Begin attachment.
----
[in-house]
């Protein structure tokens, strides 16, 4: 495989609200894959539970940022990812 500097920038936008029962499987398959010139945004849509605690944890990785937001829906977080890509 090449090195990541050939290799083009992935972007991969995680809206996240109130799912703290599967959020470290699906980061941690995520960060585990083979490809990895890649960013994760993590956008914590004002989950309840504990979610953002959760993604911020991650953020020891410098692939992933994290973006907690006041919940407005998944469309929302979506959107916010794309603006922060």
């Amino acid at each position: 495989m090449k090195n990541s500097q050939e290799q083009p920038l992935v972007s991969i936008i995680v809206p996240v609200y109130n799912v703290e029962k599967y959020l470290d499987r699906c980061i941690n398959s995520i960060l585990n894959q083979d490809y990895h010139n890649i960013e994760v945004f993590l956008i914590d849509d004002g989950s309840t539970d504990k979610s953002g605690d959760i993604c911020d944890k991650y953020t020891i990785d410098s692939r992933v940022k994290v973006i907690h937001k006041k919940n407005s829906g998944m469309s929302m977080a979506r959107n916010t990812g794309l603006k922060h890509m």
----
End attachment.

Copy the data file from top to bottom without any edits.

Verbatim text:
[in-house]
């Protein structure tokens, strides 16, 4: 495989609200894959539970940022990812 500097920038936008029962499987398959010139945004849509605690944890990785937001829906977080890509 090449090195990541050939290799083009992935972007991969995680809206996240109130799912703290599967959020470290699906980061941690995520960060585990083979490809990895890649960013994760993590956008914590004002989950309840504990979610953002959760993604911020991650953020020891410098692939992933994290973006907690006041919940407005998944469309929302979506959107916010794309603006922060």
């Amino acid at each position: 495989m090449k090195n990541s500097q050939e290799q083009p920038l992935v972007s991969i936008i995680v809206p996240v609200y109130n799912v703290e029962k599967y959020l470290d499987r699906c980061i941690n398959s995520i960060l585990n894959q083979d490809y990895h010139n890649i960013e994760v945004f993590l956008i914590d849509d004002g989950s309840t539970d504990k979610s953002g605690d959760i993604c911020d944890k991650y953020t020891i990785d410098s692939r992933v940022k994290v973006i907690h937001k006041k919940n407005s829906g998944m469309s929302m977080a979506r959107n916010t990812g794309l603006k922060h890509m």